Article

Daniel Ehnbom

Site of an important port on the bank of Gharo Creek, c. 64 km east of Karachi, Pakistan. It was occupied from around the 1st century bc to the 13th century ad and abandoned after a change in the course of the Indus River and a violent attack. The establishment of a large mosque, the Jami‛, dates to the early 8th century. Kufic inscriptions in the mosque are dated ah 107 (ad 725–6) and ah 294 (ad 906). It is likely that the Battle of Daybul (Debal) in ad 712 that led to the establishment of the first Islamic state in South Asia by Muhammad bin-Qasim took place in the vicinity of Banbhore. Daybul is the only city mentioned in the accounts of the Arab conquest of Sind that has not been identified with certainty.

See also Indian subcontinent, §III, 5, (ii), (a).

F. A. Khan...

Article

Banpo  

Mary S. Lawton

[Pan-p’o]

Site of a Neolithic village 10 km east of Xi’an, Shaanxi Province, China, from which is derived the name of the early phase (c. 4800–c. 4300 bc) of the Neolithic Central Yangshao culture. Archaeological excavations began in 1953; within an area of 5 hectares, 45 residences and more than 200 tombs were revealed. Subsequent carbon-14 tests dated the site to soon after 5000 bc. The excavations indicate that the settlement was divided into three separate areas, for residence, pottery production and burial. The residential section was surrounded by a manmade moat. Earlier houses were constructed partially underground, but later structures were built at ground-level. Floor-plans varied and could be circular or rectangular (e.g. see China, People’s Republic of, §II, 5, (ii)), but the main building material was mud mixed with straw. The traditional Chinese orientation of the entrance towards the south and the use of wooden roof support frames can be seen already in the architecture of Banpo (...

Article

Banshan  

Julia M. White

[Pan-shan]

Site in the Tao River valley near Lanzhou, Gansu Province, China. First excavated in 1924 by the Swedish archaeologist johan gunnar Andersson (1874–1960), it gives its name to a phase (c. 2800–c. 2300 bc) of the Neolithic-period Western or Gansu Yangshao culture.

Four sites make up Banshan: Waguanzui, Banshan proper, Bianjiagou and Wangjiagou. Excavations in the region have shown that the Banshan cultural phase includes a range of sites extending north from Lanzhou to Wuwei and Yongchang in Gansu Province and as far west as the Guide Basin in Qinghai Province. Banshan was the source of a large number of painted ceramic vessels, many now in the Museum of Far Eastern Antiquities, Stockholm. Since the major archaeological excavations of the 1970s and 1980s, museums and research institutes in China, particularly the Gansu Provincial Museum in Lanzhou and the Qinghai Provincial Museum in Xining, have acquired large collections of Banshan pottery. Initial finds of Banshan ceramics were exclusively funerary wares, leading experts to believe that the painted designs, especially the black, swirling ‘death pattern’, were associated with ritual burial practice. Later, vessels with an identical serrated pattern were found in habitation sites as well, and the designs are no longer interpreted only in connection with death....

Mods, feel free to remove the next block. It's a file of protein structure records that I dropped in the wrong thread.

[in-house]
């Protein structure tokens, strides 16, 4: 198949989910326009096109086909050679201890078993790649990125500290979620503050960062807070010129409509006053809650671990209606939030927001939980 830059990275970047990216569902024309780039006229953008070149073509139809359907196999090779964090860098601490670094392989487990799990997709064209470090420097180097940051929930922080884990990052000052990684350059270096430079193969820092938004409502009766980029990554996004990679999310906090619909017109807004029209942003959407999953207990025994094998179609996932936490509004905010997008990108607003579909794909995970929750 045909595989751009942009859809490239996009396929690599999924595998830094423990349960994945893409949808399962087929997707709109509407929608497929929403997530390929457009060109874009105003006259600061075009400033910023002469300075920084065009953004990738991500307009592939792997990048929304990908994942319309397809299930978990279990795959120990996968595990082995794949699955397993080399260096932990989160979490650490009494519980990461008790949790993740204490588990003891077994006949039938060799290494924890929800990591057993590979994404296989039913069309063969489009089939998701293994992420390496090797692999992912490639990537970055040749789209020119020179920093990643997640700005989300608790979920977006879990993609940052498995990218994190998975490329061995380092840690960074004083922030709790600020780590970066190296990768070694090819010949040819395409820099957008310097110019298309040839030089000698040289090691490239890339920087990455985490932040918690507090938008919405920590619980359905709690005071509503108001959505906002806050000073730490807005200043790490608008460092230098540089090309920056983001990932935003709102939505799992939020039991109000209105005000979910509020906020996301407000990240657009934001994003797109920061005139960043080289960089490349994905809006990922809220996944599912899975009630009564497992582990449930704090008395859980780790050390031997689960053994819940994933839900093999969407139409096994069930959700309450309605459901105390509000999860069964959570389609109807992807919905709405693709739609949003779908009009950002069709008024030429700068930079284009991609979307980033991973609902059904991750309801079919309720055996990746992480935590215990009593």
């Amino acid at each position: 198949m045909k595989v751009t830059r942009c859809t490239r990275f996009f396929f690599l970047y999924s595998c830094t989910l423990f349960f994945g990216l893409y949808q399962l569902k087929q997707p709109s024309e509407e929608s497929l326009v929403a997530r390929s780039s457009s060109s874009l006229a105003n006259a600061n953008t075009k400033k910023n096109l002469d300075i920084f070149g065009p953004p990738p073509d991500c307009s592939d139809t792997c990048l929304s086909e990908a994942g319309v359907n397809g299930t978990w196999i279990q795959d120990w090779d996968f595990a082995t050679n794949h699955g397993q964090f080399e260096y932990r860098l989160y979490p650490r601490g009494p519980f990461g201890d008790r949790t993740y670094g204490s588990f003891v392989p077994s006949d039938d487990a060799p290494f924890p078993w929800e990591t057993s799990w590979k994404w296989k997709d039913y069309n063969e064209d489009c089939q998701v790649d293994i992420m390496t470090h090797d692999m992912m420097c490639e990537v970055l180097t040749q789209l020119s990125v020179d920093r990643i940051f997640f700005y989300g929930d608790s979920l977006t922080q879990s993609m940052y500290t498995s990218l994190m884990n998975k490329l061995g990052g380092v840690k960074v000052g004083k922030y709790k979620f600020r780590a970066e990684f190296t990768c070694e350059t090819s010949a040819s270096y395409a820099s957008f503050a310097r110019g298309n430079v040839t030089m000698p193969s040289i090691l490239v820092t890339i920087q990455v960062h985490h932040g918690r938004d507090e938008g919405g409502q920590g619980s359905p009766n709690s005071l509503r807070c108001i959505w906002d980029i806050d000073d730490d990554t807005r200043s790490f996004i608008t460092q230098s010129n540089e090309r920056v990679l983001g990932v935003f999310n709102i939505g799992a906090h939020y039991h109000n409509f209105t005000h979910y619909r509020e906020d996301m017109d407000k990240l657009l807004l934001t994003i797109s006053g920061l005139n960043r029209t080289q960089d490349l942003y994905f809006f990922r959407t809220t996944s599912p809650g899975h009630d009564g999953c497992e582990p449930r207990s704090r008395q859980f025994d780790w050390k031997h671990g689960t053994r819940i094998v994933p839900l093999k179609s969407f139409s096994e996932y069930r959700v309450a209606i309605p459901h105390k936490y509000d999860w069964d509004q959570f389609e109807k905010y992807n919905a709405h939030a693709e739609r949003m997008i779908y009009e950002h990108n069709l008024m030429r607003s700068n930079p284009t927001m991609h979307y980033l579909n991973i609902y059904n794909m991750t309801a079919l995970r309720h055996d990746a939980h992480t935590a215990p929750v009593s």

Article

Baoji  

Li Liu

[Pao-chi]

Chinese city in Shaanxi Province, where several important sites from the Neolithic to Eastern Zhou periods (c. 6500–256 bc) have been discovered. A Neolithic village site was excavated in 1958–60 and 1977–8 at Beishouling. The cultural deposits found belong to the Laoguantai culture and the Yangshao culture, dated by radiocarbon analysis to c. 5000–c. 2500 bc. The ceramics are reddish in colour, and some vessels are painted. Major pottery types include the pointed-bottom vase, flat-bottom jar, round-bottom bowl and suantou hu (garlic-head) vessel (for illustration of shapes see China, fig.). The most elaborate ones are a boat-shaped vessel with a net design and a garlic-shaped vessel with a design of a bird pecking at a fish.

At Rujiazhuang, Zhuyuangou and Zhifangtou, three cemeteries of the Western Zhou period (c. 1050–771 bc) were excavated in 1974–81. They belonged to the state of Yu, a Western Zhou feudal state not recorded in ancient texts. The excavations uncovered 27 tombs, two sacrificial pits containing chariots and horses, and four pits containing only horses. More than 2600 grave goods, including bronze, jade, stone, bone, shell and ceramic objects, were unearthed. The findings provide evidence of a culture combining a unique local style with influences from the Western Zhou, the Siwa culture in Gansu Province and the Shu culture in Sichuan Province. Many stone and jade ornaments and bronze vessels are decorated with animal motifs, and bronze figurines depict details of dress and hairstyles suggesting that the Yu people were culturally closely related to the Di and Qiang peoples in north-western and south-western areas....